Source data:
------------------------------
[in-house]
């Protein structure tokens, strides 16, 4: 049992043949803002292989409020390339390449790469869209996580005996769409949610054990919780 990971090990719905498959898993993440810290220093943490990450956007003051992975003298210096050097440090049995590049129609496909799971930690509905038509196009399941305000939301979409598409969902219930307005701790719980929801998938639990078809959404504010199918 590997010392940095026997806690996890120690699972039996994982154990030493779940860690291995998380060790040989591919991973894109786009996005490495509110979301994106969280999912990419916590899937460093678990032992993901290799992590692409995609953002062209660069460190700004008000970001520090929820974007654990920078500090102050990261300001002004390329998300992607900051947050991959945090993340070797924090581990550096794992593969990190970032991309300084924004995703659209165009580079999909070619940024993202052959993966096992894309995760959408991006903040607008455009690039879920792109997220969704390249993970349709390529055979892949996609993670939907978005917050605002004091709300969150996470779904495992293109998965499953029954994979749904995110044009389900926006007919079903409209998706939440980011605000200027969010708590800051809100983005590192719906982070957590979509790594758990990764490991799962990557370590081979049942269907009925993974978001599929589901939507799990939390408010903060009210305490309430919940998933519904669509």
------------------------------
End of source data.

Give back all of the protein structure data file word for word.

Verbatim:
[in-house]
């Protein structure tokens, strides 16, 4: 049992043949803002292989409020390339390449790469869209996580005996769409949610054990919780 990971090990719905498959898993993440810290220093943490990450956007003051992975003298210096050097440090049995590049129609496909799971930690509905038509196009399941305000939301979409598409969902219930307005701790719980929801998938639990078809959404504010199918 590997010392940095026997806690996890120690699972039996994982154990030493779940860690291995998380060790040989591919991973894109786009996005490495509110979301994106969280999912990419916590899937460093678990032992993901290799992590692409995609953002062209660069460190700004008000970001520090929820974007654990920078500090102050990261300001002004390329998300992607900051947050991959945090993340070797924090581990550096794992593969990190970032991309300084924004995703659209165009580079999909070619940024993202052959993966096992894309995760959408991006903040607008455009690039879920792109997220969704390249993970349709390529055979892949996609993670939907978005917050605002004091709300969150996470779904495992293109998965499953029954994979749904995110044009389900926006007919079903409209998706939440980011605000200027969010708590800051809100983005590192719906982070957590979509790594758990990764490991799962990557370590081979049942269907009925993974978001599929589901939507799990939390408010903060009210305490309430919940998933519904669509």